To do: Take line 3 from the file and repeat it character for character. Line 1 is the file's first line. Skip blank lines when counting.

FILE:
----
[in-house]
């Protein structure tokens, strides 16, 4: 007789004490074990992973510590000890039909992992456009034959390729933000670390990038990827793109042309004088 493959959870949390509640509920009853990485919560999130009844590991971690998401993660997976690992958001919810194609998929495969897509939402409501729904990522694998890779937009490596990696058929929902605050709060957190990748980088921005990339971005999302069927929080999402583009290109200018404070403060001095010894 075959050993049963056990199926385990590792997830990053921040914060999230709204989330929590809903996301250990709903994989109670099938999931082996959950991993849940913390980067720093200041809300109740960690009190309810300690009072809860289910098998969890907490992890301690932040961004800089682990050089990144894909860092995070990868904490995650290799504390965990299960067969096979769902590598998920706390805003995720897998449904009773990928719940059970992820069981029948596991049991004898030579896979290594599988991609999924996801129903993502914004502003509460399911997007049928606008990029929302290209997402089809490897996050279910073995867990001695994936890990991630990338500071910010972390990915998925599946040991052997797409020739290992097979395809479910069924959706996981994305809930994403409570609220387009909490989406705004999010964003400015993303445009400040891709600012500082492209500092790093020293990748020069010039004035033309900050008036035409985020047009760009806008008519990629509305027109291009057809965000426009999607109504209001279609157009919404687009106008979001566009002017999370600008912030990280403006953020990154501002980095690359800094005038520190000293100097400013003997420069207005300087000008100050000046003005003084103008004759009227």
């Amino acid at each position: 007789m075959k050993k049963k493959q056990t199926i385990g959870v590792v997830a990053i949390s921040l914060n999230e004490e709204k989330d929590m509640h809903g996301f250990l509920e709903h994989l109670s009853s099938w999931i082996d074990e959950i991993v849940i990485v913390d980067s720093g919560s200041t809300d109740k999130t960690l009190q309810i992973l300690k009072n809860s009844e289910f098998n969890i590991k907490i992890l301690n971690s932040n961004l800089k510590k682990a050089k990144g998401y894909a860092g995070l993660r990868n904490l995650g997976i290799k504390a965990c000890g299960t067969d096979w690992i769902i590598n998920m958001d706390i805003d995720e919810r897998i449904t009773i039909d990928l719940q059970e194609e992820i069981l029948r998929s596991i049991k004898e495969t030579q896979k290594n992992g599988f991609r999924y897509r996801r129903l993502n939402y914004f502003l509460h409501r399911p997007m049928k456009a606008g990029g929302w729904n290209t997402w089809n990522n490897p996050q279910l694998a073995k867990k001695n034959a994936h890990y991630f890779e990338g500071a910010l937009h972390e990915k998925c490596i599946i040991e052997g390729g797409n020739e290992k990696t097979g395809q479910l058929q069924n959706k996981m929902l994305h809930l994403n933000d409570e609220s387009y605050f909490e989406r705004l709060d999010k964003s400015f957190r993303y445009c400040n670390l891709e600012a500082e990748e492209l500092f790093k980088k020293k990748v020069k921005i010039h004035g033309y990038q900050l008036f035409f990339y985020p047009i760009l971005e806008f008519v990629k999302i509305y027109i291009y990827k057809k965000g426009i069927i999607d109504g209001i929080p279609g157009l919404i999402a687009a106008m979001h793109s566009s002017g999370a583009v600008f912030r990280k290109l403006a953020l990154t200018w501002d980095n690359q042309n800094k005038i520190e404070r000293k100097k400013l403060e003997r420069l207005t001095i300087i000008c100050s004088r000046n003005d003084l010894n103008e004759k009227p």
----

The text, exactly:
């Amino acid at each position: 007789m075959k050993k049963k493959q056990t199926i385990g959870v590792v997830a990053i949390s921040l914060n999230e004490e709204k989330d929590m509640h809903g996301f250990l509920e709903h994989l109670s009853s099938w999931i082996d074990e959950i991993v849940i990485v913390d980067s720093g919560s200041t809300d109740k999130t960690l009190q309810i992973l300690k009072n809860s009844e289910f098998n969890i590991k907490i992890l301690n971690s932040n961004l800089k510590k682990a050089k990144g998401y894909a860092g995070l993660r990868n904490l995650g997976i290799k504390a965990c000890g299960t067969d096979w690992i769902i590598n998920m958001d706390i805003d995720e919810r897998i449904t009773i039909d990928l719940q059970e194609e992820i069981l029948r998929s596991i049991k004898e495969t030579q896979k290594n992992g599988f991609r999924y897509r996801r129903l993502n939402y914004f502003l509460h409501r399911p997007m049928k456009a606008g990029g929302w729904n290209t997402w089809n990522n490897p996050q279910l694998a073995k867990k001695n034959a994936h890990y991630f890779e990338g500071a910010l937009h972390e990915k998925c490596i599946i040991e052997g390729g797409n020739e290992k990696t097979g395809q479910l058929q069924n959706k996981m929902l994305h809930l994403n933000d409570e609220s387009y605050f909490e989406r705004l709060d999010k964003s400015f957190r993303y445009c400040n670390l891709e600012a500082e990748e492209l500092f790093k980088k020293k990748v020069k921005i010039h004035g033309y990038q900050l008036f035409f990339y985020p047009i760009l971005e806008f008519v990629k999302i509305y027109i291009y990827k057809k965000g426009i069927i999607d109504g209001i929080p279609g157009l919404i999402a687009a106008m979001h793109s566009s002017g999370a583009v600008f912030r990280k290109l403006a953020l990154t200018w501002d980095n690359q042309n800094k005038i520190e404070r000293k100097k400013l403060e003997r420069l207005t001095i300087i000008c100050s004088r000046n003005d003084l010894n103008e004759k009227p």